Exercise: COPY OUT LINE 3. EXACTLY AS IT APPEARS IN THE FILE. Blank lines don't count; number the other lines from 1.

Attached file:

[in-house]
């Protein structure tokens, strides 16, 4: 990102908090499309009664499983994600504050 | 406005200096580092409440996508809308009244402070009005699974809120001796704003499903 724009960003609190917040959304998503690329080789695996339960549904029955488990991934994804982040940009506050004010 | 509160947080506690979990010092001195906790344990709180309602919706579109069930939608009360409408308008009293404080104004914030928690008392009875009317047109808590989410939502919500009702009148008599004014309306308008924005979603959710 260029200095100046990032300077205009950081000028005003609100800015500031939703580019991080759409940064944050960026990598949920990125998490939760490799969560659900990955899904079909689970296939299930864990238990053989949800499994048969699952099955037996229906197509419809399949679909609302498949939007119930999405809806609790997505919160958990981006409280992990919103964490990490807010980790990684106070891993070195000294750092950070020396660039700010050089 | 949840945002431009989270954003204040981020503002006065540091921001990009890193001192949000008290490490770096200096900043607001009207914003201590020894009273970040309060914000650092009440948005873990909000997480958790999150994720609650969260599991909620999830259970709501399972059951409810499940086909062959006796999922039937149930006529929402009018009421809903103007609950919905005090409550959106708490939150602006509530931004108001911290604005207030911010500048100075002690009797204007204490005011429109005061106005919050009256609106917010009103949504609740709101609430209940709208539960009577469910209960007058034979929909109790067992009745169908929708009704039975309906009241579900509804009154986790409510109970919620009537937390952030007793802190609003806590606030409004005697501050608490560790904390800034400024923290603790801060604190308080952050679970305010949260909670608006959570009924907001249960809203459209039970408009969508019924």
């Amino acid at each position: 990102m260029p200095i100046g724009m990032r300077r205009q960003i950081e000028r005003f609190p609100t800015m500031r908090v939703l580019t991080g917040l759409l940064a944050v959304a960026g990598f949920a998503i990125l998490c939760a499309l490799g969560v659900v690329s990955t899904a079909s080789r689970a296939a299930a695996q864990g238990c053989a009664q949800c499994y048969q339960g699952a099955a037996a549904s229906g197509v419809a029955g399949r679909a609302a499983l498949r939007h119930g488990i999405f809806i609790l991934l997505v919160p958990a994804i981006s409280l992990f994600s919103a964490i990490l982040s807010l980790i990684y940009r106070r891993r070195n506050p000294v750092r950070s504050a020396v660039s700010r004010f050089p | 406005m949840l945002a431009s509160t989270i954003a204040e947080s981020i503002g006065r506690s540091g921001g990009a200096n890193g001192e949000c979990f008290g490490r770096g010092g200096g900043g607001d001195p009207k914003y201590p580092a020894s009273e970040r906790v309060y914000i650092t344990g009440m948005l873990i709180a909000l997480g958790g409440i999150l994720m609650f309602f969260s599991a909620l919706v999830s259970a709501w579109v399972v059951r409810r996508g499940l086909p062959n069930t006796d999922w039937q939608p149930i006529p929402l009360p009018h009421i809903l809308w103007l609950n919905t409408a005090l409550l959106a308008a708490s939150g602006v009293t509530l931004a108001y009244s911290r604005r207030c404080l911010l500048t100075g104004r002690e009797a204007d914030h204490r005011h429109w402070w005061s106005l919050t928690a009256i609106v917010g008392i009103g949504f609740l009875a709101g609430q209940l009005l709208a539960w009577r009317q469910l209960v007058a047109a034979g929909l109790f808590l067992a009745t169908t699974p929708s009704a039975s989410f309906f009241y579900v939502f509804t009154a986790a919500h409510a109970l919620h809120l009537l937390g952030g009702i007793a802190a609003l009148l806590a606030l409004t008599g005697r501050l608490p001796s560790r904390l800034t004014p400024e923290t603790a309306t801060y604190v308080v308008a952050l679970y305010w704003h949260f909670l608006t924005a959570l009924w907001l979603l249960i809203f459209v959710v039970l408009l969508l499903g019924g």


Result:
């Amino acid at each position: 990102m260029p200095i100046g724009m990032r300077r205009q960003i950081e000028r005003f609190p609100t800015m500031r908090v939703l580019t991080g917040l759409l940064a944050v959304a960026g990598f949920a998503i990125l998490c939760a499309l490799g969560v659900v690329s990955t899904a079909s080789r689970a296939a299930a695996q864990g238990c053989a009664q949800c499994y048969q339960g699952a099955a037996a549904s229906g197509v419809a029955g399949r679909a609302a499983l498949r939007h119930g488990i999405f809806i609790l991934l997505v919160p958990a994804i981006s409280l992990f994600s919103a964490i990490l982040s807010l980790i990684y940009r106070r891993r070195n506050p000294v750092r950070s504050a020396v660039s700010r004010f050089p | 406005m949840l945002a431009s509160t989270i954003a204040e947080s981020i503002g006065r506690s540091g921001g990009a200096n890193g001192e949000c979990f008290g490490r770096g010092g200096g900043g607001d001195p009207k914003y201590p580092a020894s009273e970040r906790v309060y914000i650092t344990g009440m948005l873990i709180a909000l997480g958790g409440i999150l994720m609650f309602f969260s599991a909620l919706v999830s259970a709501w579109v399972v059951r409810r996508g499940l086909p062959n069930t006796d999922w039937q939608p149930i006529p929402l009360p009018h009421i809903l809308w103007l609950n919905t409408a005090l409550l959106a308008a708490s939150g602006v009293t509530l931004a108001y009244s911290r604005r207030c404080l911010l500048t100075g104004r002690e009797a204007d914030h204490r005011h429109w402070w005061s106005l919050t928690a009256i609106v917010g008392i009103g949504f609740l009875a709101g609430q209940l009005l709208a539960w009577r009317q469910l209960v007058a047109a034979g929909l109790f808590l067992a009745t169908t699974p929708s009704a039975s989410f309906f009241y579900v939502f509804t009154a986790a919500h409510a109970l919620h809120l009537l937390g952030g009702i007793a802190a609003l009148l806590a606030l409004t008599g005697r501050l608490p001796s560790r904390l800034t004014p400024e923290t603790a309306t801060y604190v308080v308008a952050l679970y305010w704003h949260f909670l608006t924005a959570l009924w907001l979603l249960i809203f459209v959710v039970l408009l969508l499903g019924g």